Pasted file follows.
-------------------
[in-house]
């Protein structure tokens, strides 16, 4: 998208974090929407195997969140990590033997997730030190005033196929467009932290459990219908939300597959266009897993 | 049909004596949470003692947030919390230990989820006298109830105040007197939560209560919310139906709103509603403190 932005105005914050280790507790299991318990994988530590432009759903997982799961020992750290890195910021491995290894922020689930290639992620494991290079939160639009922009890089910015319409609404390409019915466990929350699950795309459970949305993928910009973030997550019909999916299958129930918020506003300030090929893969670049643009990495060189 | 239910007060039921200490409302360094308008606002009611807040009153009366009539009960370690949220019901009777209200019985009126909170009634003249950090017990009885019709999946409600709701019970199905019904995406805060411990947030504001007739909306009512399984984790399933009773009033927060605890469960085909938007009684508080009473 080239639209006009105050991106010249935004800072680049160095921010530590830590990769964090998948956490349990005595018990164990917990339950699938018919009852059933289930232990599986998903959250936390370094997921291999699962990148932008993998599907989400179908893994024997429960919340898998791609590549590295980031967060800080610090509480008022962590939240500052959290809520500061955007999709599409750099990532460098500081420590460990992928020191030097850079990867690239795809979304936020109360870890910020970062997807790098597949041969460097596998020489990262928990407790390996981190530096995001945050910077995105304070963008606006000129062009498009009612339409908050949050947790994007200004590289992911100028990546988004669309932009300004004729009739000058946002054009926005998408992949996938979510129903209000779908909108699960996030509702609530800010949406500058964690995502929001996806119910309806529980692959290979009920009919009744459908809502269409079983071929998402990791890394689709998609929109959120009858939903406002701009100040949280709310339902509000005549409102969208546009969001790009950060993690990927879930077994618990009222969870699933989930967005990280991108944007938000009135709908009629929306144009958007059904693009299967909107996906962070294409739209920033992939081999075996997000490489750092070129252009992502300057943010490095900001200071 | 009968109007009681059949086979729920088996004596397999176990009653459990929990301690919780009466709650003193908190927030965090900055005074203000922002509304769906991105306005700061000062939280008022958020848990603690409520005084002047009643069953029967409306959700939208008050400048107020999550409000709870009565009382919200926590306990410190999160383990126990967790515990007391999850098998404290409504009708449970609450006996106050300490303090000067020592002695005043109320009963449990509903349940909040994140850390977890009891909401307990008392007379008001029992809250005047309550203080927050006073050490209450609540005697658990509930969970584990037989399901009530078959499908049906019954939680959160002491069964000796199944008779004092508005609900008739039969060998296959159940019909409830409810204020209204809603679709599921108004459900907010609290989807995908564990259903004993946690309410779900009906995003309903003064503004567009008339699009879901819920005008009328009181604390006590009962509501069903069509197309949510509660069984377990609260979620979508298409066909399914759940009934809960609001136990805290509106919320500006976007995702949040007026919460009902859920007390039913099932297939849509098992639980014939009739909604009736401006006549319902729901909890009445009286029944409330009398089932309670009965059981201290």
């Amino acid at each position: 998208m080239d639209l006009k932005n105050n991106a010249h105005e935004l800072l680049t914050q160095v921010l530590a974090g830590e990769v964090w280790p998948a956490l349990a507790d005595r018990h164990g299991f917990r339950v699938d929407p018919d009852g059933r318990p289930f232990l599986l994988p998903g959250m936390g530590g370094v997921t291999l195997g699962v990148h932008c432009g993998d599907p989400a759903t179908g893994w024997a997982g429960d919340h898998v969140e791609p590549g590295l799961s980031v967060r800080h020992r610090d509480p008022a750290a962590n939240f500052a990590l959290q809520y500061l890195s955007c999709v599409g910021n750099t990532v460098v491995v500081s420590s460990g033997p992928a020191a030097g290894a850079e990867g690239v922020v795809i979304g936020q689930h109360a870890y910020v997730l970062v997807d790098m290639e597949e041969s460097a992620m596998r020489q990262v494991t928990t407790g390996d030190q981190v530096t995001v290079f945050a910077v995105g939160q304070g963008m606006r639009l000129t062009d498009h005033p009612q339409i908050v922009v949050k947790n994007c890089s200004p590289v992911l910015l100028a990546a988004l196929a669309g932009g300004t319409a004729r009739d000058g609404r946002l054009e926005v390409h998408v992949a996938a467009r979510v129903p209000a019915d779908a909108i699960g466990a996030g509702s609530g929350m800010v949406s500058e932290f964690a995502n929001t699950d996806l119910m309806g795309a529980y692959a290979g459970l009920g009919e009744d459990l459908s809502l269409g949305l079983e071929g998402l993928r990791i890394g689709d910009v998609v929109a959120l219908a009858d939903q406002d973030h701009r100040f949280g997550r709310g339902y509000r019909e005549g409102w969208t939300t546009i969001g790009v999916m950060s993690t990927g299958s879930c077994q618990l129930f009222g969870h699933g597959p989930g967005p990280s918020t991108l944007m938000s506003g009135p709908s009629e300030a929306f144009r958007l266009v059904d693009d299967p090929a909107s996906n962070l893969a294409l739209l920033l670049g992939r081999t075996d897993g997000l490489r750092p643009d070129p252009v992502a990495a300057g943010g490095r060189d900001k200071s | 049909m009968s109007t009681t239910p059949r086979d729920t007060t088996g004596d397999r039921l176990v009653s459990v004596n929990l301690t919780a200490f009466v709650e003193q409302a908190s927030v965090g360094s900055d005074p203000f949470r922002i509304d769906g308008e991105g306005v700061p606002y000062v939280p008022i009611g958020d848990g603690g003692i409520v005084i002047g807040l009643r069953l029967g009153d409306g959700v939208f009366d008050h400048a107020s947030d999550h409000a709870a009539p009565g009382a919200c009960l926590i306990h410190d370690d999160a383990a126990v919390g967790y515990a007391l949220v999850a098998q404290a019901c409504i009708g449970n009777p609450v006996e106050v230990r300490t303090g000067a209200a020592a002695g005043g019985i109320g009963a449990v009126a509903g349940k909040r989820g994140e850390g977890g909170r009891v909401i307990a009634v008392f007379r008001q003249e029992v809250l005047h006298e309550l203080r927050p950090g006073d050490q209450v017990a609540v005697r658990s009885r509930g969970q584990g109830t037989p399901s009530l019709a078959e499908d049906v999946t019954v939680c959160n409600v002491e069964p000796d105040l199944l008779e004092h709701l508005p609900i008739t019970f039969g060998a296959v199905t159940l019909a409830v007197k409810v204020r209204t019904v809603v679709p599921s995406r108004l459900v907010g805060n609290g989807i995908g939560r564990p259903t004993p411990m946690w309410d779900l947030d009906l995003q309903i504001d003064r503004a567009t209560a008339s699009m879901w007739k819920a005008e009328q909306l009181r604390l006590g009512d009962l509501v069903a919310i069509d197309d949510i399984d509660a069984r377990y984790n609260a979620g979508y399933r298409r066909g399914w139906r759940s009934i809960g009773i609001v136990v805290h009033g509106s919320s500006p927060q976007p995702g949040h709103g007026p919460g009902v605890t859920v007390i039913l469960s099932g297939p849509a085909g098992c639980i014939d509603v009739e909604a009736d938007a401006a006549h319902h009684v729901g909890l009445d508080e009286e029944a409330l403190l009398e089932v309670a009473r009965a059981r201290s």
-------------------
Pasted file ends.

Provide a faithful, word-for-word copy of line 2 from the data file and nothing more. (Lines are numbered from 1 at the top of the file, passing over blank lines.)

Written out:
């Protein structure tokens, strides 16, 4: 998208974090929407195997969140990590033997997730030190005033196929467009932290459990219908939300597959266009897993 | 049909004596949470003692947030919390230990989820006298109830105040007197939560209560919310139906709103509603403190 932005105005914050280790507790299991318990994988530590432009759903997982799961020992750290890195910021491995290894922020689930290639992620494991290079939160639009922009890089910015319409609404390409019915466990929350699950795309459970949305993928910009973030997550019909999916299958129930918020506003300030090929893969670049643009990495060189 | 239910007060039921200490409302360094308008606002009611807040009153009366009539009960370690949220019901009777209200019985009126909170009634003249950090017990009885019709999946409600709701019970199905019904995406805060411990947030504001007739909306009512399984984790399933009773009033927060605890469960085909938007009684508080009473 080239639209006009105050991106010249935004800072680049160095921010530590830590990769964090998948956490349990005595018990164990917990339950699938018919009852059933289930232990599986998903959250936390370094997921291999699962990148932008993998599907989400179908893994024997429960919340898998791609590549590295980031967060800080610090509480008022962590939240500052959290809520500061955007999709599409750099990532460098500081420590460990992928020191030097850079990867690239795809979304936020109360870890910020970062997807790098597949041969460097596998020489990262928990407790390996981190530096995001945050910077995105304070963008606006000129062009498009009612339409908050949050947790994007200004590289992911100028990546988004669309932009300004004729009739000058946002054009926005998408992949996938979510129903209000779908909108699960996030509702609530800010949406500058964690995502929001996806119910309806529980692959290979009920009919009744459908809502269409079983071929998402990791890394689709998609929109959120009858939903406002701009100040949280709310339902509000005549409102969208546009969001790009950060993690990927879930077994618990009222969870699933989930967005990280991108944007938000009135709908009629929306144009958007059904693009299967909107996906962070294409739209920033992939081999075996997000490489750092070129252009992502300057943010490095900001200071 | 009968109007009681059949086979729920088996004596397999176990009653459990929990301690919780009466709650003193908190927030965090900055005074203000922002509304769906991105306005700061000062939280008022958020848990603690409520005084002047009643069953029967409306959700939208008050400048107020999550409000709870009565009382919200926590306990410190999160383990126990967790515990007391999850098998404290409504009708449970609450006996106050300490303090000067020592002695005043109320009963449990509903349940909040994140850390977890009891909401307990008392007379008001029992809250005047309550203080927050006073050490209450609540005697658990509930969970584990037989399901009530078959499908049906019954939680959160002491069964000796199944008779004092508005609900008739039969060998296959159940019909409830409810204020209204809603679709599921108004459900907010609290989807995908564990259903004993946690309410779900009906995003309903003064503004567009008339699009879901819920005008009328009181604390006590009962509501069903069509197309949510509660069984377990609260979620979508298409066909399914759940009934809960609001136990805290509106919320500006976007995702949040007026919460009902859920007390039913099932297939849509098992639980014939009739909604009736401006006549319902729901909890009445009286029944409330009398089932309670009965059981201290």